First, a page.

Volvo reports strong hybrid sales in UK market

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Volvo has announced that Britain, Spain and Belgium have topped its sales charts for hybrid buses in the past 12 months.

Since 2010, the electrically-assisted diesel vehicles have recorded sales of over 4,000 units across 23 countries.

Volvo’s biggest single market for hybrid buses is Britain, which accounts for almost half of total sales
Volvo’s biggest single market for hybrid buses is Britain, which accounts for almost half of total sales

Volvo’s hybrids are known as ‘full-hybrids,’ which means they’re able to run on battery power alone at speeds of up to 20 km/h.

When the vehicle is at a standstill (or at a bus stop for example), it remains zero-emission. A small diesel engine takes over once the 20 km/h speed is exceeded, with the battery being recharged through regenerative braking.

This design, besides benefiting emissions, also enables the hybrids to be up to 39% more fuel efficient than the equivalent diesel bus, according to the manufacturer.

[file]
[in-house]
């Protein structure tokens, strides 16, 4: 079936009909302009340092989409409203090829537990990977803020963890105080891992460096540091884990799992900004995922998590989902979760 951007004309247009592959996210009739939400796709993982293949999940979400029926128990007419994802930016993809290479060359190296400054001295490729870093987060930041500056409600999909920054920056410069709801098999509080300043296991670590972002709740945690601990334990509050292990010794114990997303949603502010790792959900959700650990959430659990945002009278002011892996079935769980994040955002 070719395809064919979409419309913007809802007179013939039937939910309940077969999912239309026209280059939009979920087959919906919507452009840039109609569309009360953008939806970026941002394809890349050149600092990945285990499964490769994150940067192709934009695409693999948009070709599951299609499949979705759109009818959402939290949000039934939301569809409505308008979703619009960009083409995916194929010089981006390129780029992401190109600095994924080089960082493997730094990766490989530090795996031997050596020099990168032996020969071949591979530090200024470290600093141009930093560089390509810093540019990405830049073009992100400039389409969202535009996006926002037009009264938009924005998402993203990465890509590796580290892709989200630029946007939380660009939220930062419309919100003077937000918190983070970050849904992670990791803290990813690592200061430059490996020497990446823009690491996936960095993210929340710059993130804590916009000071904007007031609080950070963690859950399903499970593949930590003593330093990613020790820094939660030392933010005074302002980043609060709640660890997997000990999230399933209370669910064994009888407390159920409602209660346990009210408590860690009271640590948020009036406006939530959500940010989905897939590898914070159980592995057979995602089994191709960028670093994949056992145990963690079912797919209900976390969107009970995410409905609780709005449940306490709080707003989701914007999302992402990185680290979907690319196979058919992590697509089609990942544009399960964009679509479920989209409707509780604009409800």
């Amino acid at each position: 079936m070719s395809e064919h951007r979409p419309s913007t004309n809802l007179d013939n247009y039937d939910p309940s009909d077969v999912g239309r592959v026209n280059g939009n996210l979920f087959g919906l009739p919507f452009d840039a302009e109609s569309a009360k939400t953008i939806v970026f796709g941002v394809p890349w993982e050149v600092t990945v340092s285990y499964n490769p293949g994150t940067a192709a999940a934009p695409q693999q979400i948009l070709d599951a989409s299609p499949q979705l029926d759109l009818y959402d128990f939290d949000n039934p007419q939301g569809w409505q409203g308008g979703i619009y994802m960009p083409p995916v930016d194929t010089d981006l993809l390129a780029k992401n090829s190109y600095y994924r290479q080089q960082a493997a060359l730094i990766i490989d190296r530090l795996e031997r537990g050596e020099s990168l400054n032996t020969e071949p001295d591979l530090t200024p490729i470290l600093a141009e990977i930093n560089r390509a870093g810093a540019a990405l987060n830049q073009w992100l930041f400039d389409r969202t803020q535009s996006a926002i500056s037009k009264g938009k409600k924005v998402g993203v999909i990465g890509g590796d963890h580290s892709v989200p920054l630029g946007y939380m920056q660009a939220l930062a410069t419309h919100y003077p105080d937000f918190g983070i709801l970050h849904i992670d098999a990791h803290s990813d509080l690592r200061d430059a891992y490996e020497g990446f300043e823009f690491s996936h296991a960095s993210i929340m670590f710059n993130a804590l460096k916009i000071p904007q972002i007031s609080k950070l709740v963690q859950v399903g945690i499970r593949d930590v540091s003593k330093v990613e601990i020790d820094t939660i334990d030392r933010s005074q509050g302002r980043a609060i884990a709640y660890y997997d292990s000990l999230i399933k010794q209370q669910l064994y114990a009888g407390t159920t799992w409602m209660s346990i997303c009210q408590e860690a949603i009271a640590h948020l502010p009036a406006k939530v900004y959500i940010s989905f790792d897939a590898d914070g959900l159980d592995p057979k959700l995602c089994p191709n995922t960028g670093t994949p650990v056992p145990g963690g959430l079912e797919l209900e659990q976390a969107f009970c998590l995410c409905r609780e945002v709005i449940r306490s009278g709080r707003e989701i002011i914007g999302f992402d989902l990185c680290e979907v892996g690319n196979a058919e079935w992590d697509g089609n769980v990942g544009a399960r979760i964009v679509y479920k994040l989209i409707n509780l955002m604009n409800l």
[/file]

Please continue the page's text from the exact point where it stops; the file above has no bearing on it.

Volvo’s biggest single market for hybrid buses is Britain, which accounts for almost half of total sales.

Over the past few years, however, demand has significantly increased in several countries, particularly in Belgium and Spain. Customers in the Spanish market have invested in a total of more than 300 hybrid buses from Volvo, 120 of which were ordered in the past year alone.

In Sweden, Volvo Buses has sold more than 200 hybrid buses to cities such as Gothenburg, Sundsvall, Nässjö, Värnamo and Kungsbacka.

Between 1 January 2018 and 1 April 2019 the number of sold and ordered hybrid buses totalled 817 units.

Marie Carlsson, Director e-mobility Solutions Europe at Volvo Buses, commented: “At the same time as our sales of electric hybrids and all-electric buses are rising, we are also seeing continued stable demand for our hybrid models.

“The combination of electric propulsion at low speeds and at bus stops, good energy efficiency and considerable flexibility makes them a particularly attractive alternative to both small and large cities.”